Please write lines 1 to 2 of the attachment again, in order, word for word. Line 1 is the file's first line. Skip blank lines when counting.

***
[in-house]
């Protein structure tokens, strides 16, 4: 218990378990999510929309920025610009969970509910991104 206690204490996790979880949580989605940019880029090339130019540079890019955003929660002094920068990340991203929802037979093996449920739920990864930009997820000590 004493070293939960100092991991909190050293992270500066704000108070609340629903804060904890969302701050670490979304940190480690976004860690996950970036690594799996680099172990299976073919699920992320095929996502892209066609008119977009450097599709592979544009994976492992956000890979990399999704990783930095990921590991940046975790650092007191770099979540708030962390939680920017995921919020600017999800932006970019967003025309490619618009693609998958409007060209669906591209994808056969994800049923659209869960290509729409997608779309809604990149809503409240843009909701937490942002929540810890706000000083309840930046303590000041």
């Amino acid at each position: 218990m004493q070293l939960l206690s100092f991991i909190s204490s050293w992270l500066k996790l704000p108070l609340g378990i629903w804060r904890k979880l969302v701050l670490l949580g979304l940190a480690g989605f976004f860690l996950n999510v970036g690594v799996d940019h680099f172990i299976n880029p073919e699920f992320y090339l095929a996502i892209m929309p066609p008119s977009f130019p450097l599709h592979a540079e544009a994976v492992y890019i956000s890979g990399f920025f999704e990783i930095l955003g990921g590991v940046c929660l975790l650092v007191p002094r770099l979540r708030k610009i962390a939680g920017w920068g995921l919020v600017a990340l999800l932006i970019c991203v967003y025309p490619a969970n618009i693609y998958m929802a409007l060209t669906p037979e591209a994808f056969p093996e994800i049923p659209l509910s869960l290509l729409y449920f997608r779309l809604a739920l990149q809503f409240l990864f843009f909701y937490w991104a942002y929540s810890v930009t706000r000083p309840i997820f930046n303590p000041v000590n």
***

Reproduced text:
[in-house]
């Protein structure tokens, strides 16, 4: 218990378990999510929309920025610009969970509910991104 206690204490996790979880949580989605940019880029090339130019540079890019955003929660002094920068990340991203929802037979093996449920739920990864930009997820000590 004493070293939960100092991991909190050293992270500066704000108070609340629903804060904890969302701050670490979304940190480690976004860690996950970036690594799996680099172990299976073919699920992320095929996502892209066609008119977009450097599709592979544009994976492992956000890979990399999704990783930095990921590991940046975790650092007191770099979540708030962390939680920017995921919020600017999800932006970019967003025309490619618009693609998958409007060209669906591209994808056969994800049923659209869960290509729409997608779309809604990149809503409240843009909701937490942002929540810890706000000083309840930046303590000041």